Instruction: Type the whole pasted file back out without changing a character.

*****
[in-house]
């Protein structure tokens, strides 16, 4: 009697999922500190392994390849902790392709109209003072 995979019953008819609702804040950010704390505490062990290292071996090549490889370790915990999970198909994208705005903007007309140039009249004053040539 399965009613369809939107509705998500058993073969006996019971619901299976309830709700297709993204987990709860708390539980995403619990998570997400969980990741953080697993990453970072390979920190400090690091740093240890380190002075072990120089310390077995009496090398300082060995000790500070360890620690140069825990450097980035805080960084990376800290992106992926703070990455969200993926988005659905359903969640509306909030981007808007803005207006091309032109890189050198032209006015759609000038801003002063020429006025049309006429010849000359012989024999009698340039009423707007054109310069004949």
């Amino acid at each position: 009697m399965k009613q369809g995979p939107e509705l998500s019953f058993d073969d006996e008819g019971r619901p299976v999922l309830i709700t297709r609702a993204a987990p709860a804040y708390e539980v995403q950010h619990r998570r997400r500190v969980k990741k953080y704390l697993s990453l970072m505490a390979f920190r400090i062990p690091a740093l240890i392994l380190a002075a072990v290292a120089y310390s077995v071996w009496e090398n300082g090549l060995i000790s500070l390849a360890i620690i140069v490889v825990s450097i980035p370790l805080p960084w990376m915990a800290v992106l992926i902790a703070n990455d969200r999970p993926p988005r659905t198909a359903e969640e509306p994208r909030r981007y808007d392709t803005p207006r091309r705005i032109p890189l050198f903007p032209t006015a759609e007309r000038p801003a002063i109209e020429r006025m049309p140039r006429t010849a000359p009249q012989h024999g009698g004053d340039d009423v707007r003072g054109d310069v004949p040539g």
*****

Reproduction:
[in-house]
């Protein structure tokens, strides 16, 4: 009697999922500190392994390849902790392709109209003072 995979019953008819609702804040950010704390505490062990290292071996090549490889370790915990999970198909994208705005903007007309140039009249004053040539 399965009613369809939107509705998500058993073969006996019971619901299976309830709700297709993204987990709860708390539980995403619990998570997400969980990741953080697993990453970072390979920190400090690091740093240890380190002075072990120089310390077995009496090398300082060995000790500070360890620690140069825990450097980035805080960084990376800290992106992926703070990455969200993926988005659905359903969640509306909030981007808007803005207006091309032109890189050198032209006015759609000038801003002063020429006025049309006429010849000359012989024999009698340039009423707007054109310069004949």
């Amino acid at each position: 009697m399965k009613q369809g995979p939107e509705l998500s019953f058993d073969d006996e008819g019971r619901p299976v999922l309830i709700t297709r609702a993204a987990p709860a804040y708390e539980v995403q950010h619990r998570r997400r500190v969980k990741k953080y704390l697993s990453l970072m505490a390979f920190r400090i062990p690091a740093l240890i392994l380190a002075a072990v290292a120089y310390s077995v071996w009496e090398n300082g090549l060995i000790s500070l390849a360890i620690i140069v490889v825990s450097i980035p370790l805080p960084w990376m915990a800290v992106l992926i902790a703070n990455d969200r999970p993926p988005r659905t198909a359903e969640e509306p994208r909030r981007y808007d392709t803005p207006r091309r705005i032109p890189l050198f903007p032209t006015a759609e007309r000038p801003a002063i109209e020429r006025m049309p140039r006429t010849a000359p009249q012989h024999g009698g004053d340039d009423v707007r003072g054109d310069v004949p040539g």